Chocolatier Chuck Higgins reports that he’s ready to sell his Santa Fe sweets business, C.G. Higgins Confections. I've enjoyed his stuff for years so this makes me a little wistful. I’ll have more details on that in the paper soon.
I learned from a recent Edible newsletter that Coonridge Dairy had a crazy propane refrigerator explosion that left Nancy Coonridge and a worker with second-degree burns. The dairy is way, way out in the middle of nowhere beyond Pie Town, off the grid, and the refrigerators run on propane. Well, something happened and an explosion wrecked part of the facility. There’s a GoFundMe campaign to help raise money for the dairy to put in two new (expensive) solar refrigerators. The goal is $10,000 and as of this writing $4,026 had been raised.
Meanwhile, the second annual Macaroni and Cheese Festival takes place next Saturday, Aug. 20 from 2 - 6 pm at the Anderson-Abruzzo Albuquerque International Balloon Museum. It’s adults only, which WTF except probably because ticket price of $45 includes free beer and wine tastings (full pours cost money). Buy five tickets and get the sixth free. I understand that selling booze is important, but the vast majority of people I know who are obsessed with mac and cheese are children. So it's a little bit of a bummer. (Side note: Are there places in Santa Fe that deserve props for their kid-friendliness? Places that are surprisingly NOT kid-friendly? Let me know. Public props/shaming will ensue.)
That same day is the Bosque Chile Festival at the National Hispanic Cultural Center in Albuquerque. From 11am - 7 pm there will be entertainment, kids’ activities, arts and crafts vendors, food trucks, beer, wine, and chef demonstrations. The event is free. For $5 you can vote in the chile and salsa taste-off. At 7:30 there's a concert with a band doing an Earth, Wind and Fire tribute. Tickets for that cost $22--but kids get in free. You're a shinig star, no matter who you are, shining bright to see what you can truly be! Man, I love me some Earth Wind and Fire.
Making pies this week? Try baking one in a disposable aluminum pie plate. <record scratch> Say WHAT? You probably already have a favorite kind of pie plate—most bakers do—and you may also know that each kind of material has its own advantages. Fancy ceramic pie plates are the prettiest, Pyrex dishes allow you to see how fast your bottom crust is browing and aluminum, well, aluminum pans are cheap. But who wants to present a gorgeous pie in a 69 cent pie tin from Albertson’s? A blogger over at Serious Eats did a massive comparison project (yum!) and came away with a surprising result: “Dirt-cheap disposable aluminum proved to be the greatest surprise of all, baking up an especially crisp and golden crust.”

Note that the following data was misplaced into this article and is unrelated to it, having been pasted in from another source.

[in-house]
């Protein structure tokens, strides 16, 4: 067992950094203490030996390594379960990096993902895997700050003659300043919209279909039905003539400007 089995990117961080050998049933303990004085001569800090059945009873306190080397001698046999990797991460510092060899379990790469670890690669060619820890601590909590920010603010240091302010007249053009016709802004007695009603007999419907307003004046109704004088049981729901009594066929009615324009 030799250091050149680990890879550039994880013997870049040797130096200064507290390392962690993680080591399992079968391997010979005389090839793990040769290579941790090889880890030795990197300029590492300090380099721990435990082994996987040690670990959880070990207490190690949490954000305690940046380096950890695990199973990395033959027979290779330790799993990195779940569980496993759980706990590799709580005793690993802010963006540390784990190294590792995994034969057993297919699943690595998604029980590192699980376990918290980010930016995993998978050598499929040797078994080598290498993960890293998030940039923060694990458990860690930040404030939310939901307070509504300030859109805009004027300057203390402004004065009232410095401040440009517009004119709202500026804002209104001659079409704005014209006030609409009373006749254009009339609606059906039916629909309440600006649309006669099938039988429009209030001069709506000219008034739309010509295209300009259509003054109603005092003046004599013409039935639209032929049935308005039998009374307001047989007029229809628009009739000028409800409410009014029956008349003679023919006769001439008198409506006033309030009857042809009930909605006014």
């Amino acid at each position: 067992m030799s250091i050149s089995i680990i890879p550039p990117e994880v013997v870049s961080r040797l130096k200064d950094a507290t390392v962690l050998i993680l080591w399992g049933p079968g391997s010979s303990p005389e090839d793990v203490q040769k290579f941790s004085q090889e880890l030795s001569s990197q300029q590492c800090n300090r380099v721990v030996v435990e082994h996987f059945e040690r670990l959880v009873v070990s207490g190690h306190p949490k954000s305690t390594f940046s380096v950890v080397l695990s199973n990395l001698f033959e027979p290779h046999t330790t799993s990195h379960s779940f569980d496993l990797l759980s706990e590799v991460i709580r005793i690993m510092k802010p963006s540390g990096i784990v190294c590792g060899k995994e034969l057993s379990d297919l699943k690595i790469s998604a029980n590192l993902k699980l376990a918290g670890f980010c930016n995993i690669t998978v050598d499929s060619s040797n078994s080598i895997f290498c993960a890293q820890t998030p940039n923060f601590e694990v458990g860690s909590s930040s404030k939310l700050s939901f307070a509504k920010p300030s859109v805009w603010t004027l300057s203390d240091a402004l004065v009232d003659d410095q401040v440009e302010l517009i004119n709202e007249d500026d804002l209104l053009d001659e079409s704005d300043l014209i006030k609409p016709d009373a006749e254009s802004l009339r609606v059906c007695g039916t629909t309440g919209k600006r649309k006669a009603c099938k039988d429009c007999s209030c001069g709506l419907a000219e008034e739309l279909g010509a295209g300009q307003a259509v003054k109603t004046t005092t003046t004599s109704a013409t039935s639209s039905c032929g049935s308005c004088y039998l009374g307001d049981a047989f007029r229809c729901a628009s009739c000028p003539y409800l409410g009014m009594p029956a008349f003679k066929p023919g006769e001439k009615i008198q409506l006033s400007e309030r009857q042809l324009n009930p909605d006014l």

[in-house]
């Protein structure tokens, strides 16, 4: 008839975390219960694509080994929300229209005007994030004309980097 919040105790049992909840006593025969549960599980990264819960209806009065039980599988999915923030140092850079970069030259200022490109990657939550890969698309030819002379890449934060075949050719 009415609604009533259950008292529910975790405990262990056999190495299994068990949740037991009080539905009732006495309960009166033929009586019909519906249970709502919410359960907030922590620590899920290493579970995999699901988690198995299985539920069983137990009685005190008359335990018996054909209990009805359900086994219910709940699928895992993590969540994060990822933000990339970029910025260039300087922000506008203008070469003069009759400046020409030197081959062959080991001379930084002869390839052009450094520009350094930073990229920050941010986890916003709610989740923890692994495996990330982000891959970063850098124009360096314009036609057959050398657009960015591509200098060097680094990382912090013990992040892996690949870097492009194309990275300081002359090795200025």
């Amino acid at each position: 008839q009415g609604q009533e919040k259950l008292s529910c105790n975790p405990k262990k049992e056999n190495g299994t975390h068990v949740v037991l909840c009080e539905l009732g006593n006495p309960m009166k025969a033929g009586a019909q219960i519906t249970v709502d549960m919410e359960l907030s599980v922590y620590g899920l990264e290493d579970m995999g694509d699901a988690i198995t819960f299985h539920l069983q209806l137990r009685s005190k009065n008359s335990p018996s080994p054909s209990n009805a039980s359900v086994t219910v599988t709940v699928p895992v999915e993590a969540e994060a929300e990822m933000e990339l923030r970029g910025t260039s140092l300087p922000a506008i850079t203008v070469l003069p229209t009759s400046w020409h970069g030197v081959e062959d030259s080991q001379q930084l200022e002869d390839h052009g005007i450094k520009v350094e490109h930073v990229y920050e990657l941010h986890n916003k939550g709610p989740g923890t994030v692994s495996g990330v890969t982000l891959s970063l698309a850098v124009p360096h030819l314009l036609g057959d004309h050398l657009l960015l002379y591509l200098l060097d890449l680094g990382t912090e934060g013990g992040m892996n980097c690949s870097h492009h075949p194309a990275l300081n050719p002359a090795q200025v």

I can’t bear the thought of using a disposable pan for a pie I’m not giving away, so I’d be tempted to try something thin and aluminum, but reusable.
Don’t feel like a pie expert yet? (Ha ha! You never will. Join the club.) King Arthur Flour has an outstanding Pie Baking Guide that will guide you through the basics–and some hardcore nerdy pie tips.
Got tomatoes coming out of your ears? I do. Every night I’ve been having a simple salad of tomato wedges, sprinkled with salt and pepper and tossed with a little olive oil. Honestly, it’s perfect. Tonight I drizzled the toms with a little balsamic glaze and it was slightly better than perfect—but only slightly.
The other day I gathered up nearly 20 pounds of fresh tomatoes and made tomato paste using this simple method from The Kitchn. For 20 pounds of fruit I needed both of our big All Clad stock pots—and my new favorite kitchen gadget, the Kitchen-Aid fruit and vegetable strainer attachment that I mentioned last week. It proved its worth separating those tomato skins and seeds from the pulp, even if it did require a couple of cleanings during the process.
YES, tomato paste is best made with paste tomatoes, but my Romas didn’t take off this year, while the garden is bursting with juicy Celebrity and Better Boy varieties. It worked, I just had a thinner, waterier tomato mixture to begin with. My improvised solution was to simmer the juice on the stove for a while, until it was thick enough to safely pour into two half sheet pans and bake for several hours (turn on convection for this part! It saves about half the time.) Also, use #2 this month for Grannie’s ol’ bottle of Fruit Fresh.
Related: Are you not using restaurant sheet pans at home? Because you should be. They’re cheap as dirt, sturdy as hell and handy for every single task. A half sheet pan is about the size of your biggest cookie sheet. Quarter sheet pans are really useful, too. Both are improved with the addition of silicone baking mats. I have Silpats and knockoffs and they work equally well. You can also buy gridded racks that fit inside for elevating a chicken, say. They double as cooling racks, too.
Question on cork recycling: My dude recently tried to take our huge bag of wine corks to be recycled at Whole Foods, only to find they are no longer accepting them. Do you know of a place in your area that accepts wine corks for recycling?
What news do you want to see in this newsletter? We want to hear from you! Let us know! Email firstname.lastname@example.org